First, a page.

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Fez Review

Fez Review

Fez made quite a splash when it debuted in 2007, receiving widespread praise and awards at the Independent Games Festival 2008. Its signature concept of manipulating a three-dimensional cubic world by shifting between its four flat sides was immediately eye-catching, and more importantly, caused imaginations to run wild with the inventive possibilities it promised. Since then - a lifetime ago by the standards of today's ever-changing game-space - the feeling of unease was undeniable as time rolled on without any word on Fez, as hope held out that creator Phil Fish's vision would see the light of day.

With that in mind, I'm pleased, and a little relieved, to say that the long wait has been worthwhile. Fez delivers on many of its promises, presenting a world which plays clear homage to the classic bit adventures that came before it, while still feeling very modern in design - there's a timeless quality to it.

Meticulously crafted at every turn, the true nature of Fez's ambition only becomes clear after many hours of play, making its extended, rocky development come as no surprise. Fez quietly disguises itself as a playful platformer, with one clever gameplay hook and a handful of puzzles tossed in for good measure. Eventually, it's obvious you've been deceived, that behind the welcoming retro-inspired aesthetic lies an extremely cerebral, shockingly deliberate puzzler at its core. This realization makes Fez unique in so many ways, going far beyond its perspective-shifting antics and showing an incredible attention to detail. While there are missteps along the way - clumsy navigation, excessive backtracking and obtuse objectives - Fez's numerous victories far outweigh them.

From the outset, players awake to a world in transition. Gomez, the game's sprite-like protagonist, finds his cheerful, flat village rocked by the chaotic arrival of cubes and the third dimension. It's up to him to uncover the source of this change, as time and space are gradually ripped apart in the process. After that initial setup, like any good old-school game, Fez's story trappings quickly get out of the way in favour of exploration and progression. This leaves the world's little NPCs to add context, with clever winks and nods to gaming tropes and conventions.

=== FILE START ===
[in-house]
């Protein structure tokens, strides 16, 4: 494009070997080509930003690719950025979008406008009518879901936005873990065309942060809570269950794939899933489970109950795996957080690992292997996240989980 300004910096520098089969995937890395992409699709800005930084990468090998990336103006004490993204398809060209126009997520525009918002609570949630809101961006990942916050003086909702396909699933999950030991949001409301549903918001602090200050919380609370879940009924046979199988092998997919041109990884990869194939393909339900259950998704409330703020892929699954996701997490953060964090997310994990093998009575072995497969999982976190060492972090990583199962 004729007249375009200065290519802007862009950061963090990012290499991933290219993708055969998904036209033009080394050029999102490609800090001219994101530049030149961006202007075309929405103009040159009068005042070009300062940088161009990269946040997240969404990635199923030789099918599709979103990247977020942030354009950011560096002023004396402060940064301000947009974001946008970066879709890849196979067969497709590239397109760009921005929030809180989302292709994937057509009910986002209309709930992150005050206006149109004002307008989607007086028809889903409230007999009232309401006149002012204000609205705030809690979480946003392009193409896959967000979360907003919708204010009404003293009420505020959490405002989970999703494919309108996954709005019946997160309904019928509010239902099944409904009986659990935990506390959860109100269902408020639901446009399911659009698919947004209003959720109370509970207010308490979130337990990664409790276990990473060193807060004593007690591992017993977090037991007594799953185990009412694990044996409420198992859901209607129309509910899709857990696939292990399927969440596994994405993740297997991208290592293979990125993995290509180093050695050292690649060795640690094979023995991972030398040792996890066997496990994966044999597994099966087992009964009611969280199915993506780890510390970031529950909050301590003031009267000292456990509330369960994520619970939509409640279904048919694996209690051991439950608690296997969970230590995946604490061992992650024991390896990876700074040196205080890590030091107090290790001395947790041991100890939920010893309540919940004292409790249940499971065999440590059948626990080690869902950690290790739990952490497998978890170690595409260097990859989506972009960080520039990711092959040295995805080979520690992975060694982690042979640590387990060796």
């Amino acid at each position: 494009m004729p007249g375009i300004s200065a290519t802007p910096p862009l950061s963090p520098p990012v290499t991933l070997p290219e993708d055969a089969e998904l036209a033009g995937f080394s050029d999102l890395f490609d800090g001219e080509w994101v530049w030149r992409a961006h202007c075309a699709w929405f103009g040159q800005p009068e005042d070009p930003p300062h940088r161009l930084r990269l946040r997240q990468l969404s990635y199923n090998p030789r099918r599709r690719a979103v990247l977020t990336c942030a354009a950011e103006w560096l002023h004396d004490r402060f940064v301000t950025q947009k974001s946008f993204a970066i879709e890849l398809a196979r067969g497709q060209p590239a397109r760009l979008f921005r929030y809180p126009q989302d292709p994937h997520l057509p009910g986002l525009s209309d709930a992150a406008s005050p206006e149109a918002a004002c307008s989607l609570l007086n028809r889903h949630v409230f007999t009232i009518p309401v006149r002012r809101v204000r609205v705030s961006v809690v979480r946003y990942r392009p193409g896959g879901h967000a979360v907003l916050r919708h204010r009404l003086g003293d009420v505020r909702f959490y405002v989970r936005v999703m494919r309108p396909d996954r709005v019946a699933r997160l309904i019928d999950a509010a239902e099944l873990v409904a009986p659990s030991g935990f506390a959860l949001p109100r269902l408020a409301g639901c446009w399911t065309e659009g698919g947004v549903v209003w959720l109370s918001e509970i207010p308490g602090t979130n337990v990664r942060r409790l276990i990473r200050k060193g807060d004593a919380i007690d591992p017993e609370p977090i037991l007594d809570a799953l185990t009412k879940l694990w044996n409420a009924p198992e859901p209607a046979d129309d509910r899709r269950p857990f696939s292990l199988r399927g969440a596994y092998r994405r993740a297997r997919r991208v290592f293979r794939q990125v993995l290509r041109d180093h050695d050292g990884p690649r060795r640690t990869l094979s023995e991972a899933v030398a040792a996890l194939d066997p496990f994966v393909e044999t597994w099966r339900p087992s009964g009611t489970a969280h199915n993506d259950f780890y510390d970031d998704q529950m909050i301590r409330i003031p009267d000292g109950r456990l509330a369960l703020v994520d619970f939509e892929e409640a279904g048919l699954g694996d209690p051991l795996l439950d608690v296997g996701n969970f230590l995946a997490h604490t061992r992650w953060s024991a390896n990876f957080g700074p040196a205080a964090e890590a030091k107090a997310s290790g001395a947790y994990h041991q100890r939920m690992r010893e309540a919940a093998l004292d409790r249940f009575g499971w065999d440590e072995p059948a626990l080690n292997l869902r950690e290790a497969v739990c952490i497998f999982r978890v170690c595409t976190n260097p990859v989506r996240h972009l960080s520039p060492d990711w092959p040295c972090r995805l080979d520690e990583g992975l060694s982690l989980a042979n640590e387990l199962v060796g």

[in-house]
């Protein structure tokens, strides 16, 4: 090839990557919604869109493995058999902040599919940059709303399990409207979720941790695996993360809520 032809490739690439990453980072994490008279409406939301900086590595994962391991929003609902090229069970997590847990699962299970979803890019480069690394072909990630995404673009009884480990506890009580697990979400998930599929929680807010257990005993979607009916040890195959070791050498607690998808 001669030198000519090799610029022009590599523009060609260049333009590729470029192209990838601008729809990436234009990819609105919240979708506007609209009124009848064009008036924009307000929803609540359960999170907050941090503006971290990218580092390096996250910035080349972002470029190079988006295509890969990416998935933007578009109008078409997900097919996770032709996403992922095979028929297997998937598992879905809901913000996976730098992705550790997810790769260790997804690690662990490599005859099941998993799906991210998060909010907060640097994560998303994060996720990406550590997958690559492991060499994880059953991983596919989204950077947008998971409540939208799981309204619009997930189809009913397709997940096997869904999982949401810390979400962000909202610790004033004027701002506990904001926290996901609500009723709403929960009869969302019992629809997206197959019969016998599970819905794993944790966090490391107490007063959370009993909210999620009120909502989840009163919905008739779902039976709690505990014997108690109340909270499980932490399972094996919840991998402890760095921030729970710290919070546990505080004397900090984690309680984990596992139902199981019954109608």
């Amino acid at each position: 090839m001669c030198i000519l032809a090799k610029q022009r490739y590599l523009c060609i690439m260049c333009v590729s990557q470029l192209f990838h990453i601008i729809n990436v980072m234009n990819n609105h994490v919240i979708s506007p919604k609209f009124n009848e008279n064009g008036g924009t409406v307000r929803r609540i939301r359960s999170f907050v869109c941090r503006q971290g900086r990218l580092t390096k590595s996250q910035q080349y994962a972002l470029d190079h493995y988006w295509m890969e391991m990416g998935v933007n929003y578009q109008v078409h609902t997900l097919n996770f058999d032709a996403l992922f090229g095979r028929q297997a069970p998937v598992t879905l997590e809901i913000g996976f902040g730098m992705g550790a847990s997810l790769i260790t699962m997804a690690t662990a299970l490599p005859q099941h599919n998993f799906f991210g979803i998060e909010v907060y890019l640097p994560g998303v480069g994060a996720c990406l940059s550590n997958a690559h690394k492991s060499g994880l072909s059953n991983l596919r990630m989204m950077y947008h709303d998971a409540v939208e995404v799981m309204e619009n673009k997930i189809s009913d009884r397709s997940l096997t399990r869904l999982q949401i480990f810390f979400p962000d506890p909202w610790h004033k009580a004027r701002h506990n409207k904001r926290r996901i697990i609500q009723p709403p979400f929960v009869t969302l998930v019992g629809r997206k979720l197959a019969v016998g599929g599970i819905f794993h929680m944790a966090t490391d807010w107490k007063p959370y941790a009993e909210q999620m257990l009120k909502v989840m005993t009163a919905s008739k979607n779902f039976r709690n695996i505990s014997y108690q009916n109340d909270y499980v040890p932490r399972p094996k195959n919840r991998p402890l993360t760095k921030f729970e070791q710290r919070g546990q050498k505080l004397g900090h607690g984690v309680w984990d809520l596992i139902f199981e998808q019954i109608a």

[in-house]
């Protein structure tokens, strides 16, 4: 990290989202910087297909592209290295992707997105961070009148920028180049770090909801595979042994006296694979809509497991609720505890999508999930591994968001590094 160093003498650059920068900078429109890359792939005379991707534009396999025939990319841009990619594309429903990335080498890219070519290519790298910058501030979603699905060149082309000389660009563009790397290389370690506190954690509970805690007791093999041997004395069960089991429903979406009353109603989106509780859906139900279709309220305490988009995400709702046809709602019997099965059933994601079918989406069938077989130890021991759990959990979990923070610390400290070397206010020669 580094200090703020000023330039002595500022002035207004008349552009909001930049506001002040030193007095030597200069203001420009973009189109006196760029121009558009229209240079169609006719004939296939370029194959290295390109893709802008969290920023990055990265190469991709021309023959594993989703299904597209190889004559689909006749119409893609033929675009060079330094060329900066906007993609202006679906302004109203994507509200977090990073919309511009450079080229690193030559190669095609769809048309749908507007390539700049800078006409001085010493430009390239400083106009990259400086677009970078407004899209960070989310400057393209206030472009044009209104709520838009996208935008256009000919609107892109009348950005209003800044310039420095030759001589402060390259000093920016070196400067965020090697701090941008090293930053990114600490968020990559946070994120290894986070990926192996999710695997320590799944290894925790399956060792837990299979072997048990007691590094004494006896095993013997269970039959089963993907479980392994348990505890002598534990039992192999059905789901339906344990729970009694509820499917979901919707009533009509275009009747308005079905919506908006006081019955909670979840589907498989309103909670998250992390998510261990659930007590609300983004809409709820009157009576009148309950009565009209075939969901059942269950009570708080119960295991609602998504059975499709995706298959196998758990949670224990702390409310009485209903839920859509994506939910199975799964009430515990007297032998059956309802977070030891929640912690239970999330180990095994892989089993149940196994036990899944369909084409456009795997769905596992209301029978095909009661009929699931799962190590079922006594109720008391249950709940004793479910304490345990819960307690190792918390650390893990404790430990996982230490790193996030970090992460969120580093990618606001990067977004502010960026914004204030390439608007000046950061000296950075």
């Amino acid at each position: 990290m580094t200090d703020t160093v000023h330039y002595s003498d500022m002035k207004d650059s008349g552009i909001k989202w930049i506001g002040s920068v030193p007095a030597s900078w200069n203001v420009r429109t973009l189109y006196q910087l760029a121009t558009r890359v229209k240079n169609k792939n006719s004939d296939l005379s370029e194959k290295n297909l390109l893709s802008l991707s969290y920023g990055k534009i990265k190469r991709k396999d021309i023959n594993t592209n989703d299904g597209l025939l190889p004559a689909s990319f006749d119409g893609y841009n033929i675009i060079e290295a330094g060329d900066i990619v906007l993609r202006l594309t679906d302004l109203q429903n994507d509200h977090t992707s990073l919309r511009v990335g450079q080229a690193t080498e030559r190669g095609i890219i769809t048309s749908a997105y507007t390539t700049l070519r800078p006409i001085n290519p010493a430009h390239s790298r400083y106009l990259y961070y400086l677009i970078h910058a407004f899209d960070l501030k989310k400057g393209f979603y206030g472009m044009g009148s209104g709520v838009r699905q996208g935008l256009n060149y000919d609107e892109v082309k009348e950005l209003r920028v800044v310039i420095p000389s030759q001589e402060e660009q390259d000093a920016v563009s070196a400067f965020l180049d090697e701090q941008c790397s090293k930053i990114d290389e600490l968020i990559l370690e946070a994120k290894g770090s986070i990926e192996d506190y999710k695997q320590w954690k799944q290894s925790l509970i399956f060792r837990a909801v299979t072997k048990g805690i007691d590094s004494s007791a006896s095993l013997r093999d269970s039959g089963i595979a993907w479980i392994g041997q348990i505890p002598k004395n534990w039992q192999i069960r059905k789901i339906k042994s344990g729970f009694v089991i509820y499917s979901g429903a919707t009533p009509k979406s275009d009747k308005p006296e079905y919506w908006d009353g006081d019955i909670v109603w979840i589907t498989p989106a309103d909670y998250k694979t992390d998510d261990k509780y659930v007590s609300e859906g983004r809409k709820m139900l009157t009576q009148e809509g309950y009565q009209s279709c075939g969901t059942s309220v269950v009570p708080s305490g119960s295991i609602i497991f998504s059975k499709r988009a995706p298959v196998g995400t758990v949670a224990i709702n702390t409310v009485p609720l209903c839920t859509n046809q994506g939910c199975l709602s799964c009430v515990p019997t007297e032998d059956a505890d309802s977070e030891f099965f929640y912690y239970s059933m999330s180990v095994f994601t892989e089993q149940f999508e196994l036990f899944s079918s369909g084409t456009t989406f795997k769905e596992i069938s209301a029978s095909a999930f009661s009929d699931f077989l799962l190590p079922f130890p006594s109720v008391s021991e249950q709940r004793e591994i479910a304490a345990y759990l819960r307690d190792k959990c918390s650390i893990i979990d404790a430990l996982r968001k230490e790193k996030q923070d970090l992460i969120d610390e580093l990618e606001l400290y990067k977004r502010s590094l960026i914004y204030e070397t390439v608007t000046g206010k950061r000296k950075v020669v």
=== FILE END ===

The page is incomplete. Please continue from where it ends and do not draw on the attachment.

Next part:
As mentioned above, one of the first things players will notice about Fez is the perspective-changing way levels are navigated. It's a world fully realized in 3D, but you'll only ever interact with the four 2D sides of its cubic surfaces. This all happens in realtime, giving players the freedom to change perspectives at will, and by doing so, revealing new pathways, items and secrets. It's a unique, expertly-designed and well-executed approach to platforming, one which makes even routine jumps interesting and frequently leads to mind-bending challenges.

All of this traversal occurs within the context of an open world that actively encourages exploration. Aside from explaining the mechanics of progression (collecting scattered magical cube fragments), Fez leaves almost everything else up to interpretation, from which path to take to what information is relevant. Exploring the colourful, detailed and varied environments is a treat thanks to the dynamic day/night cycles, wildlife and context-specific events which alter stages as you progress. Fez's conscious decision to have essentially no penalty for death or fail-state also encourages experimentation. There are no enemies and falling simply resets to your last stable position, allowing for a great deal of risk-taking in the name of discovery.

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